DOIT introduction

What is your microscopy history? What are your interests? What equipment do you use?
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DOIT
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Location: Valencia (Spain)

DOIT introduction

#1 Post by DOIT » Tue Nov 19, 2019 11:02 am

Hello everyone!

My name is César Gil from Valencia (Spain) and I am Chief Business Development Officer at DOITPLENOPTIC (University of Valencia Spin-off company) and I'm here to learn about microscopy. Please give us a chance and continue reading! This is not an advertisement. We are still prototyping so we want to co-create together with the microscopy community. We really want to get to know and understand the needs of every microscopist and application, to help you by providing the best affordable 3D imaging solution. We aim to "democratize" microscopic 3D information for general purposes.

About our technology

Despite the multiple opportunities microscopy has provided, the fact of producing 2D images of real three-dimensional samples in a single shot has limited its possibilities in fields where 3D information is crucial.
Nowadays, the problem of obtaining three-dimensional (3D) images of microscopic samples is solved, in general, by making numerous captures after an axial scanning process (as in the case of the light-sheet microscopy) or 3D scanning (as in the case of the confocal microscope). An alternative to these techniques that do not require the scanning of the sample is digital holographic microscopy. This technique, however, has its applicability restricted to the case of transparent samples that can be observed by coherent lighting.

For 15 years, the implementation of lightfield microscopy (also called plenoptic microscopy or integral microscopy) has been proposed. Integral microscopy has as its main characteristic its ability to record the 3D information of thick samples without the need to perform more than a single shot. These systems simultaneously capture a whole series of perspectives (vertical and horizontal) of the sample, which is achieved by placing an array of microlenses in front of the sensor (CCD or CMOS) or a matrix of cameras. From these perspectives, with the appropriate algorithms, it is possible to perform in-depth reconstruction (focusing on different planes) and calculate a depth map of the distinguishable parts across the width and length of the sample. The greatest limitation of this technique at the present time is that the resolution of the reconstructed images is determined by the size of the microlenses that make up the matrix. These microlenses cannot have sizes smaller than 100 µm since this would significantly increase the diffractive effects during the capture of the radiation map. Nor can be comprised of very large microlenses, since the number of these determines the lateral resolution of the perspectives and, consequently, the level of detail of the recorded scene. This is one of the main problems of this technique: its poor lateral resolution. This fact represents the largest bottleneck that prevents the use of integral microscopy with microscopic samples. Another improvable aspect is the size of the device. The lightfield microscopy techniques developed are based on large (and very expensive) equipment, which are arranged over wide distances.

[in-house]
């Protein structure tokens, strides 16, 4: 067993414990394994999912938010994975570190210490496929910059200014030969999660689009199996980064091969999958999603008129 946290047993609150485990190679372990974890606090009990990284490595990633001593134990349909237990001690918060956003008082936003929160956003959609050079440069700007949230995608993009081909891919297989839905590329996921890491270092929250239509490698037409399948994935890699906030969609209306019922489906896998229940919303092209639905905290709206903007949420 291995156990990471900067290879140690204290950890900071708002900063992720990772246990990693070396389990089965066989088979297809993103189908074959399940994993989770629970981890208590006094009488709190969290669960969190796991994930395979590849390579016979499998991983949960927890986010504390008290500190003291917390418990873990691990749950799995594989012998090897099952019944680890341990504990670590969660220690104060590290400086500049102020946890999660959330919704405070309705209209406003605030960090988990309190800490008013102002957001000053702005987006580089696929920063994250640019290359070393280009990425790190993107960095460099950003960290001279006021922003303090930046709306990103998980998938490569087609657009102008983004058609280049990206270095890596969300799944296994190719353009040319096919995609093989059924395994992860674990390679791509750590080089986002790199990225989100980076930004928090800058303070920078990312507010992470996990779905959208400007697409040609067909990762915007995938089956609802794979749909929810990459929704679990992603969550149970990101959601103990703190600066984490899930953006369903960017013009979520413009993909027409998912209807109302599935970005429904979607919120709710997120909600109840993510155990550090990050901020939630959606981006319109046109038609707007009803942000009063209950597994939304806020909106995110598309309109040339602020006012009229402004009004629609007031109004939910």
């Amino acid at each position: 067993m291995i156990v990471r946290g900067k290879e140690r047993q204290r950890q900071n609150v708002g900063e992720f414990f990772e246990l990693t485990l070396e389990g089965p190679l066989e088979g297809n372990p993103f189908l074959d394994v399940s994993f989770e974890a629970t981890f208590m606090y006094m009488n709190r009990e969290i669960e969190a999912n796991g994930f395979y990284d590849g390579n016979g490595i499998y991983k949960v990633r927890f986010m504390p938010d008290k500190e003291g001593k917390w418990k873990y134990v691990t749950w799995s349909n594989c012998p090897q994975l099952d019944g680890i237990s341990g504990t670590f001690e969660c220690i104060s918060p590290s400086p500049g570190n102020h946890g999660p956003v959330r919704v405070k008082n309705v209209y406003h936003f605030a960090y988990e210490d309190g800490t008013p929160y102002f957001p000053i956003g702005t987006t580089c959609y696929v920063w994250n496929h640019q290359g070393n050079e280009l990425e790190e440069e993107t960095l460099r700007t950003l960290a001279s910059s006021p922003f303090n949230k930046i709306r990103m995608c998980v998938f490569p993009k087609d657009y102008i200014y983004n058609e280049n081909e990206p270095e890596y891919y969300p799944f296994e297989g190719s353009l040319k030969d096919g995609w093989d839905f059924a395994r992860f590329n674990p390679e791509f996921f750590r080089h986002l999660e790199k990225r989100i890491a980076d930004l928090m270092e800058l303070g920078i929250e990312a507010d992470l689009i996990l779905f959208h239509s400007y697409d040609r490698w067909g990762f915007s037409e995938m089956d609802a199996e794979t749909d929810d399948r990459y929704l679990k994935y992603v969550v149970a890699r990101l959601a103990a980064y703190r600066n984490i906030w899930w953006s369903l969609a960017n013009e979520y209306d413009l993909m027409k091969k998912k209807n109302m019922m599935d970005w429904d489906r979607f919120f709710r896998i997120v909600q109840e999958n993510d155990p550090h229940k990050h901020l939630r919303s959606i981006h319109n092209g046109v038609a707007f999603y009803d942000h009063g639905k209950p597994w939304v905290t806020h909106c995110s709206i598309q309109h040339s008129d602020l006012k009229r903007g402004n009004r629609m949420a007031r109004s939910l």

DoIT technology is based on a new concept of lightfield: a new optical design that allows to reduce the size of the lens system and maximize lateral resolution. DoIT has developed a portable and affordable device that can be easily and immediately coupled to commercial microscopes to give them the functionality of obtaining three-dimensional images in real-time. The DoIT product consists of hardware that is attached to commercial microscopes and software for real-time image visualization and manipulation. Thanks to the associated software and its different modules, the 3D image is presented in different ways that enhance diverse characteristics of the scene and its depth, such as views from several observation points, visualization of occlusions, selection of the focus plane along the depth of field, an image with all planes focused at once, a depth map or a topography of the surface of the inspected object, among others.